Several companies that sell within Australia such as Kmart, Target, Forever New, Bonds and City Chic have signed Oxfam Australia’s ‘Bangladeshi Accord’, binding them to responsibility for the garment workers in Bangladesh that contract for their company. However, governments are desperate to keep the business that these companies bring to their country.Although agreements such as these have been signed, when companies agree to upkeep the legal minimum wage of manufacturing countries, it doesn’t mean much when the home government there keeps  wages very low to maintain business interest. This can be seen in a recent ABC ‘Four Corners’ interview with the CEO of Kmart. Kmart has agreed to pay the minimum wage of the manufacturing country – which happens to be only $38/month, even though a rise in this wage would impact the retail price of the garment in Australia only minimally.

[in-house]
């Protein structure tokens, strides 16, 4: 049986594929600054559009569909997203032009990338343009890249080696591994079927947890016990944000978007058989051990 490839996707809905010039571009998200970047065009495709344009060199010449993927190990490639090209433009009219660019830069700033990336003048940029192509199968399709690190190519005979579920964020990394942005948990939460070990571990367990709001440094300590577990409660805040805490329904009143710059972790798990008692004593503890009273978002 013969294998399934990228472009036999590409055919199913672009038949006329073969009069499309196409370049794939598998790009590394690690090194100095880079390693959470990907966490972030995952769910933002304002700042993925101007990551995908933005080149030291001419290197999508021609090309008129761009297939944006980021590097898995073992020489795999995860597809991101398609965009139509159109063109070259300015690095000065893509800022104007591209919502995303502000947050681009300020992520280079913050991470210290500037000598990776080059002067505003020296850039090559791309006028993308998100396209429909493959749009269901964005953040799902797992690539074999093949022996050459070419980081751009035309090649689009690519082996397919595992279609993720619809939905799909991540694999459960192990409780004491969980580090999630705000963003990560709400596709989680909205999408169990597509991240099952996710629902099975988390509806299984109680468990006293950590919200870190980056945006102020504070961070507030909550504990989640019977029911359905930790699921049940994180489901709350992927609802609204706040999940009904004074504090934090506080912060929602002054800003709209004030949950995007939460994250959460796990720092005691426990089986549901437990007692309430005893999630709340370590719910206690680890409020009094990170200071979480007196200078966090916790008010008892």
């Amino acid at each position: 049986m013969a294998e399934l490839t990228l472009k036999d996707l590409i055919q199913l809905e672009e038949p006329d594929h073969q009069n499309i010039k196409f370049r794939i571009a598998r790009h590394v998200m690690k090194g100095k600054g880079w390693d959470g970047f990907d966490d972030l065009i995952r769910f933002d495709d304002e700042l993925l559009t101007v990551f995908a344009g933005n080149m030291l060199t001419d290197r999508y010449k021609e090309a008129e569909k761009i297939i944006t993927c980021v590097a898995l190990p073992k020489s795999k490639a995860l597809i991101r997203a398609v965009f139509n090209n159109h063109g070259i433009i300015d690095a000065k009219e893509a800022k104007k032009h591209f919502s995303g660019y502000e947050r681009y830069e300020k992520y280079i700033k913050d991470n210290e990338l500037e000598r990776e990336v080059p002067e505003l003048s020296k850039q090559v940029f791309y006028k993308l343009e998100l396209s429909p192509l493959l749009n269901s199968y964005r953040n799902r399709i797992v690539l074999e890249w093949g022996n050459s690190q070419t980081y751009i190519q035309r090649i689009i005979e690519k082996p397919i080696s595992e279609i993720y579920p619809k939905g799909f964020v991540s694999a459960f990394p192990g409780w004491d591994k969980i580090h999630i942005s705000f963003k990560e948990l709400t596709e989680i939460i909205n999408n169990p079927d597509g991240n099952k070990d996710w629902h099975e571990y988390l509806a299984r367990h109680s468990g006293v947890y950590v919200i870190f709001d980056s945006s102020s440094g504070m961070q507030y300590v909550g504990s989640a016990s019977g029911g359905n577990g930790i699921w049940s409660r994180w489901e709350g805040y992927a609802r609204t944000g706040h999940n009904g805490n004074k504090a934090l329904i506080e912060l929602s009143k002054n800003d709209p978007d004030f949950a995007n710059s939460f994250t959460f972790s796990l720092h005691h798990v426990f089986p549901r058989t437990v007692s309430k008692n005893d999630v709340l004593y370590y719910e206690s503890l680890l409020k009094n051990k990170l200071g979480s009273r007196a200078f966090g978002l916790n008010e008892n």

As seen in the documentary The True Cost, Monsanto holds the monopoly on genetically modified crop seeds (in this case, cotton), as well as on pesticides. Interestingly enough the farmers have been encouraged to use greater and greater levels of pesticides by the seed suppliers. This, while degrading the land and surrounding environment, has also caused a marked increase in children born in those areas with mental disabilities and other health issues. Monsanto is owned by an even larger conglomerate, Pharmacia, and this company supplies medications for those afflicted with pesticide induced maladies. There is no losing for these huge western based companies. They profit from the globalisation induced manufacturing boom, they profit in an ongoing manner from supply of pesticides, and they even profit from the damage that they are causing to whole communities, and their physical environments. After all of this, when the land is degraded to the point that crop yield is down so far that the farmers cannot pay the debt that they owe for their seed bills, these companies come and foreclose on the farmers’ lands. The common-place reaction by the farmer is something that Australia struggles to prevent in our own farmers: suicide. In India alone over the last 16 years there have been 250,000 suicides by farmers, this is the largest wave of suicides ever recorded.